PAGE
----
Family Mardi Gras Celebration!
Most of my family is from the New Orleans, Louisiana area. My grandparents lived in the French Quarter of the city for many years, so I was exposed to the incredible food culture of the city early on in life. My grandfather, especially, had a love of French cuisine, which is pervasive in the Nola cooking, and ultimately passed on this passion to myself.
We always celebrate Mari Gras each year in honor of my grandfather, who was even the King of Hermes one year. I was fortunate to attend the Mardi Gras celebration on many occasions and had the opportunity to participate in the Hermes ball one year.
Usually, after a holiday when chicken or turkey was served my grandmother usually made gumbo with fresh chicken stock made from the carcass of the bird. I always looked forward to the dark, rich, and thick stew that was full of delicious sausage.
If you can find Andouille sausage it will make this dish great. If you can’t find it in your local store you can always substitute smoked sausage or Kielbasa. I like to start off the meal with a classic New Orleans cocktail called La Louisiane Cocktail.
La Louisiane Cocktail
This is one of the classic old cocktails you can find in New Orleans. I rarely see it offered anywhere other than the Big Easy. This cocktail is the perfect intro to a Mardi Gras celebration, and I often serve it before my chicken gumbo.
2 oz. Rye Whiskey
½ oz. sweet vermouth
¼ oz. Benedictine
3 dashes absinthe
Maraschino Cherry to garnish.
Place all the ingredients in a tall glass and stir with ice until chilled. Strain into a cocktail coupe and top with a few cherries.
My recipe for chicken broth is quite herbaceous and serves as a perfect base for creating chicken soup or other chicken broth-based soups. You can also freeze the stock and have it ready at a moment’s notice. I often will make this stock with the leftover carcass from a roast chicken dinner, to get even more mileage out of my chicken.
2T Olive oil
1 large onion peeled, halved, and sliced
1 carrot, chopped
1 stalk of celery chopped
1 whole clove of garlic, cut in half crosswise
½ t dried basil
½ t dried thyme
½ t dried tarragon
½ t dried oregano
½ t black peppercorns
1 T salt
4 bay leaves
2-pound chicken carcass, necks, and gizzards if you have them
4 quarts of freshwater
Heat the olive oil over medium-high heat in a large 8 qt stockpot. Add the carrot, onion, celery, and garlic, and sauté for 3 minutes to release some of the flavors.
Add the chicken carcass and 4 quarts of water into the pot, and sprinkle in the herbs and spices. Bring to a boil, and then turn the heat to low and simmer uncovered for 2 hours. Skim any cloudy scum from the top of the stock as it forms during cooking.
Chicken and Andouille Sausage Gumbo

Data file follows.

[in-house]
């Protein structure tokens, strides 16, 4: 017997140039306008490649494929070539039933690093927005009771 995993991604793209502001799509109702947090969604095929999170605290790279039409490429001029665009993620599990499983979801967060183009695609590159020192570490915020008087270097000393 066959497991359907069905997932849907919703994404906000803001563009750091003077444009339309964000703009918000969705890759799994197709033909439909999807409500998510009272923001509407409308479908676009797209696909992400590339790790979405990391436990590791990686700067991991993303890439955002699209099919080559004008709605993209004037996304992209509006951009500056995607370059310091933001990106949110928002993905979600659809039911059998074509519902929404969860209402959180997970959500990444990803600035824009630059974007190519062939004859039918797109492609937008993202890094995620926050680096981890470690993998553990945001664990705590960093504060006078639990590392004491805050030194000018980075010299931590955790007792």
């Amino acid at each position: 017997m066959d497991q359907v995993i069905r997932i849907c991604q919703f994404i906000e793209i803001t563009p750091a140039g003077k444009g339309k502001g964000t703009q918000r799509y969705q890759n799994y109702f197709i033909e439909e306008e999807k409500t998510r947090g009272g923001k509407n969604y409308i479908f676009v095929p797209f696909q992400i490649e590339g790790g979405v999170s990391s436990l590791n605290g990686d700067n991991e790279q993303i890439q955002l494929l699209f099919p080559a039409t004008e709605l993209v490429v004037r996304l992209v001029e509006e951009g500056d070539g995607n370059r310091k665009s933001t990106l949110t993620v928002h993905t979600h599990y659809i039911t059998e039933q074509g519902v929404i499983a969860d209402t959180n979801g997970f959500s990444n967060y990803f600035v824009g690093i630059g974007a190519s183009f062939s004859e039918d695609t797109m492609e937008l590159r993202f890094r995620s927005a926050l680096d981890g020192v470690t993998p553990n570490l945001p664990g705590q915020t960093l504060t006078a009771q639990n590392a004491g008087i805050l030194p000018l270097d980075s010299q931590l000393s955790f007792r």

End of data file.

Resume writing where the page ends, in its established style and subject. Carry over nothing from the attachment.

1 Chicken around 4 lbs cut into serving pieces
1 lb. Boneless skinless chicken thighs
Salt to taste
1t Black Pepper
1 ¼ t white pepper
1 t mustard powder
1 ½ t cayenne pepper
1 ½ t paprika
1 t garlic powder
1 t gumbo file
1-½ cups flour
2-½ cups oil for frying like Corn, Peanut or Vegetable oil
¾ cup finely chopped onion
¾ cup finely chopped celery
¾ cup finely chopped green pepper
9 cups chicken broth (see my recipe for basic chicken broth)
1 ½ cups Andouille sausage sliced into ¼ inch coins (substitute smoked sausage or Kielbasa)
1 bay leaf
2 t minced garlic
1 package frozen sliced okra (or fresh if you can find it)
Long grain rice for serving
If you are making my basic chicken stock recipe to use in this dish you should have the breasts, legs, and thighs with skin still on them for use in the gumbo. I usually add another pound or so of boneless skinless thighs to increase the dark meat content in the dish.
Blend salt, peppers, mustard, cayenne pepper, paprika, granulated garlic, and file powder.
Place the flour in a bowl and add two teaspoons of the spice blend and toss to blend into flour. Rub the remainder of the spice mixture over the chicken pieces.
Heat a 10-inch sauté pan over medium-high heat, and add the oil. Dredge the chicken pieces in the flour mixture and coat well, shaking off excess. Reserve the remainder of the flour for the roux.
When the oil is hot, add the chicken pieces skin-side down in the hot oil in two batches. Cook chicken for a few minutes on the skin side until golden brown. Turn and cook the other side for a few more minutes until it is browned too. Remove to a plate lined with a paper towel. Repeat for the second batch of chicken.
When the chicken is finished cooking, drain off all but about 1 cup of oil from the pan into a bowl. Return the pan with 1 cup of oil to the heat, and add the reserved flour, stirring constantly with a wire whisk until the mixture is dark golden brown in color. Add chopped onion, celery, and green pepper to the roux and stir to blend well. Remove from heat.
In an 8 qt stockpot, heat the chicken broth to a boil. Add the roux to the broth a little at a time while constantly stirring with a whisk. Once all of the roux has been incorporated into the broth, add the sausage coins, and keep stirring. Cook over medium-high heat for about 15 minutes, keeping the sausage from sticking to the bottom of the pot.
Add cooked chicken pieces, bay leaf, and minced garlic, and frozen okra to the pot, and reduce heat. Simmer the gumbo for about 40 minutes. Remove the chicken pieces from the gumbo, and chop and shred the chicken, discarding any bones. Add the chicken back to the pot and stir to incorporate. Serve with rice spooned into the middle of the bowl and sprinkle gumbo file over the top. I like to use a glass or bowl to press the rice into and place it in a bowl to make it more attractive.